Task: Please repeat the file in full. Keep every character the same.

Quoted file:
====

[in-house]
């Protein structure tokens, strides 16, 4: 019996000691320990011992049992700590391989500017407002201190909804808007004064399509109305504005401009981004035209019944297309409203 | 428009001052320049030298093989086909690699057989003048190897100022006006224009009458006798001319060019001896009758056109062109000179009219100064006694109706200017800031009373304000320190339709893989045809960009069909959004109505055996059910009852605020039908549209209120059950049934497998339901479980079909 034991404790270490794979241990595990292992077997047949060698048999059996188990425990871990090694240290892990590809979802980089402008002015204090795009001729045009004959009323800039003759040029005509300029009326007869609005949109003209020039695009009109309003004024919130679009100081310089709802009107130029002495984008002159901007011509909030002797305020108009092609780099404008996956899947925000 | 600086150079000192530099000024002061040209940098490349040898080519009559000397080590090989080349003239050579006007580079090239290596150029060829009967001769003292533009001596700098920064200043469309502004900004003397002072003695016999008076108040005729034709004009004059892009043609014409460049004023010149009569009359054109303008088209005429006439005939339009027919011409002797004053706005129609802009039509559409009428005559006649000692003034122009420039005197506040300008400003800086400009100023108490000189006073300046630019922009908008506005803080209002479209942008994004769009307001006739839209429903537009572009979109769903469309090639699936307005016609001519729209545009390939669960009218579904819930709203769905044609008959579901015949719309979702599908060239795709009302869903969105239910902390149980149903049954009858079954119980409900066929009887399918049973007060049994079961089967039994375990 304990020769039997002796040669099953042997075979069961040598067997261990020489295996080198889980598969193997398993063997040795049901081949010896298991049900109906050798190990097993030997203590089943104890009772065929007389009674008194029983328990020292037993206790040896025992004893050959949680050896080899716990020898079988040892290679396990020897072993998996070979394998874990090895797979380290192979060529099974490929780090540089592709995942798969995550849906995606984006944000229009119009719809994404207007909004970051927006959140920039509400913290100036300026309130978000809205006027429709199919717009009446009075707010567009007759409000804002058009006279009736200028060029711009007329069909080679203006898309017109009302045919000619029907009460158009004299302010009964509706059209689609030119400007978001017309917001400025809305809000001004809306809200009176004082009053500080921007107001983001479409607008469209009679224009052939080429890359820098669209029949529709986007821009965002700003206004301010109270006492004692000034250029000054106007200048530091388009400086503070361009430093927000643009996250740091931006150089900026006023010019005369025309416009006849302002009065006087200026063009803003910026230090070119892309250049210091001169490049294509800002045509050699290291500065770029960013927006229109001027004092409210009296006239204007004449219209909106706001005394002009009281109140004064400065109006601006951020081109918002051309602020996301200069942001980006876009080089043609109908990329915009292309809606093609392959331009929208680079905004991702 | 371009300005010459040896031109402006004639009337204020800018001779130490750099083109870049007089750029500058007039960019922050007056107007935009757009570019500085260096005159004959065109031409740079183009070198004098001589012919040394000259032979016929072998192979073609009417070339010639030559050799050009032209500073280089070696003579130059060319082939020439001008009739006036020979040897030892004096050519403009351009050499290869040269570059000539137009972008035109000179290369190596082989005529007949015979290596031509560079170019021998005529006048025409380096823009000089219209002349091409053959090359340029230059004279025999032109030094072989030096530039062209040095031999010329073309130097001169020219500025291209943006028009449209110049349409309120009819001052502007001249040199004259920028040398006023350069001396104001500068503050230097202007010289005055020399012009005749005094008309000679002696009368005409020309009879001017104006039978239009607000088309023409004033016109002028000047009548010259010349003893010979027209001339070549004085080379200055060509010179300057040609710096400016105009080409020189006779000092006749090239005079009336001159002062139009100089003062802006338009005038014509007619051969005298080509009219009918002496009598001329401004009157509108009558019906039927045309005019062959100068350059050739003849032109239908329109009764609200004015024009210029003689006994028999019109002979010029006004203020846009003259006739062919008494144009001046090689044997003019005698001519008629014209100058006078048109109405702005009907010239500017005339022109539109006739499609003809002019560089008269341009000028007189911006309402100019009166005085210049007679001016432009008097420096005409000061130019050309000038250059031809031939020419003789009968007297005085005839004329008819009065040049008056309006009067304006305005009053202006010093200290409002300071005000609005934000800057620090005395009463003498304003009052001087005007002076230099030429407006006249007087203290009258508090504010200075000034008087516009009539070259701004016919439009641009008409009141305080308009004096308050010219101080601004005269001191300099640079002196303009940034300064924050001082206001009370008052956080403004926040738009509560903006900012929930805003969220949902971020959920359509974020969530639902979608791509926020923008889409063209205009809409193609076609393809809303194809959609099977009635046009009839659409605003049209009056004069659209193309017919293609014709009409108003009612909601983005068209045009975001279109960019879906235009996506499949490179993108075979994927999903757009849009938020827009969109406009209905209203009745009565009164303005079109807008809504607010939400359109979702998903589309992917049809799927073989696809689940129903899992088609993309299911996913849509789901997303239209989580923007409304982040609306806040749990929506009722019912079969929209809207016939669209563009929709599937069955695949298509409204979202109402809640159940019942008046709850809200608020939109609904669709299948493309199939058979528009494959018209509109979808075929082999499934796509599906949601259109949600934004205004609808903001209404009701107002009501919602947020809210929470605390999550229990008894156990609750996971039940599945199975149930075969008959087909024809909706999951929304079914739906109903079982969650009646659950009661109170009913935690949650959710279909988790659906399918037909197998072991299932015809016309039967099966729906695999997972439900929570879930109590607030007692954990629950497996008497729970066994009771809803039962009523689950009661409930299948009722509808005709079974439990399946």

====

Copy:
[in-house]
């Protein structure tokens, strides 16, 4: 019996000691320990011992049992700590391989500017407002201190909804808007004064399509109305504005401009981004035209019944297309409203 | 428009001052320049030298093989086909690699057989003048190897100022006006224009009458006798001319060019001896009758056109062109000179009219100064006694109706200017800031009373304000320190339709893989045809960009069909959004109505055996059910009852605020039908549209209120059950049934497998339901479980079909 034991404790270490794979241990595990292992077997047949060698048999059996188990425990871990090694240290892990590809979802980089402008002015204090795009001729045009004959009323800039003759040029005509300029009326007869609005949109003209020039695009009109309003004024919130679009100081310089709802009107130029002495984008002159901007011509909030002797305020108009092609780099404008996956899947925000 | 600086150079000192530099000024002061040209940098490349040898080519009559000397080590090989080349003239050579006007580079090239290596150029060829009967001769003292533009001596700098920064200043469309502004900004003397002072003695016999008076108040005729034709004009004059892009043609014409460049004023010149009569009359054109303008088209005429006439005939339009027919011409002797004053706005129609802009039509559409009428005559006649000692003034122009420039005197506040300008400003800086400009100023108490000189006073300046630019922009908008506005803080209002479209942008994004769009307001006739839209429903537009572009979109769903469309090639699936307005016609001519729209545009390939669960009218579904819930709203769905044609008959579901015949719309979702599908060239795709009302869903969105239910902390149980149903049954009858079954119980409900066929009887399918049973007060049994079961089967039994375990 304990020769039997002796040669099953042997075979069961040598067997261990020489295996080198889980598969193997398993063997040795049901081949010896298991049900109906050798190990097993030997203590089943104890009772065929007389009674008194029983328990020292037993206790040896025992004893050959949680050896080899716990020898079988040892290679396990020897072993998996070979394998874990090895797979380290192979060529099974490929780090540089592709995942798969995550849906995606984006944000229009119009719809994404207007909004970051927006959140920039509400913290100036300026309130978000809205006027429709199919717009009446009075707010567009007759409000804002058009006279009736200028060029711009007329069909080679203006898309017109009302045919000619029907009460158009004299302010009964509706059209689609030119400007978001017309917001400025809305809000001004809306809200009176004082009053500080921007107001983001479409607008469209009679224009052939080429890359820098669209029949529709986007821009965002700003206004301010109270006492004692000034250029000054106007200048530091388009400086503070361009430093927000643009996250740091931006150089900026006023010019005369025309416009006849302002009065006087200026063009803003910026230090070119892309250049210091001169490049294509800002045509050699290291500065770029960013927006229109001027004092409210009296006239204007004449219209909106706001005394002009009281109140004064400065109006601006951020081109918002051309602020996301200069942001980006876009080089043609109908990329915009292309809606093609392959331009929208680079905004991702 | 371009300005010459040896031109402006004639009337204020800018001779130490750099083109870049007089750029500058007039960019922050007056107007935009757009570019500085260096005159004959065109031409740079183009070198004098001589012919040394000259032979016929072998192979073609009417070339010639030559050799050009032209500073280089070696003579130059060319082939020439001008009739006036020979040897030892004096050519403009351009050499290869040269570059000539137009972008035109000179290369190596082989005529007949015979290596031509560079170019021998005529006048025409380096823009000089219209002349091409053959090359340029230059004279025999032109030094072989030096530039062209040095031999010329073309130097001169020219500025291209943006028009449209110049349409309120009819001052502007001249040199004259920028040398006023350069001396104001500068503050230097202007010289005055020399012009005749005094008309000679002696009368005409020309009879001017104006039978239009607000088309023409004033016109002028000047009548010259010349003893010979027209001339070549004085080379200055060509010179300057040609710096400016105009080409020189006779000092006749090239005079009336001159002062139009100089003062802006338009005038014509007619051969005298080509009219009918002496009598001329401004009157509108009558019906039927045309005019062959100068350059050739003849032109239908329109009764609200004015024009210029003689006994028999019109002979010029006004203020846009003259006739062919008494144009001046090689044997003019005698001519008629014209100058006078048109109405702005009907010239500017005339022109539109006739499609003809002019560089008269341009000028007189911006309402100019009166005085210049007679001016432009008097420096005409000061130019050309000038250059031809031939020419003789009968007297005085005839004329008819009065040049008056309006009067304006305005009053202006010093200290409002300071005000609005934000800057620090005395009463003498304003009052001087005007002076230099030429407006006249007087203290009258508090504010200075000034008087516009009539070259701004016919439009641009008409009141305080308009004096308050010219101080601004005269001191300099640079002196303009940034300064924050001082206001009370008052956080403004926040738009509560903006900012929930805003969220949902971020959920359509974020969530639902979608791509926020923008889409063209205009809409193609076609393809809303194809959609099977009635046009009839659409605003049209009056004069659209193309017919293609014709009409108003009612909601983005068209045009975001279109960019879906235009996506499949490179993108075979994927999903757009849009938020827009969109406009209905209203009745009565009164303005079109807008809504607010939400359109979702998903589309992917049809799927073989696809689940129903899992088609993309299911996913849509789901997303239209989580923007409304982040609306806040749990929506009722019912079969929209809207016939669209563009929709599937069955695949298509409204979202109402809640159940019942008046709850809200608020939109609904669709299948493309199939058979528009494959018209509109979808075929082999499934796509599906949601259109949600934004205004609808903001209404009701107002009501919602947020809210929470605390999550229990008894156990609750996971039940599945199975149930075969008959087909024809909706999951929304079914739906109903079982969650009646659950009661109170009913935690949650959710279909988790659906399918037909197998072991299932015809016309039967099966729906695999997972439900929570879930109590607030007692954990629950497996008497729970066994009771809803039962009523689950009661409930299948009722509808005709079974439990399946």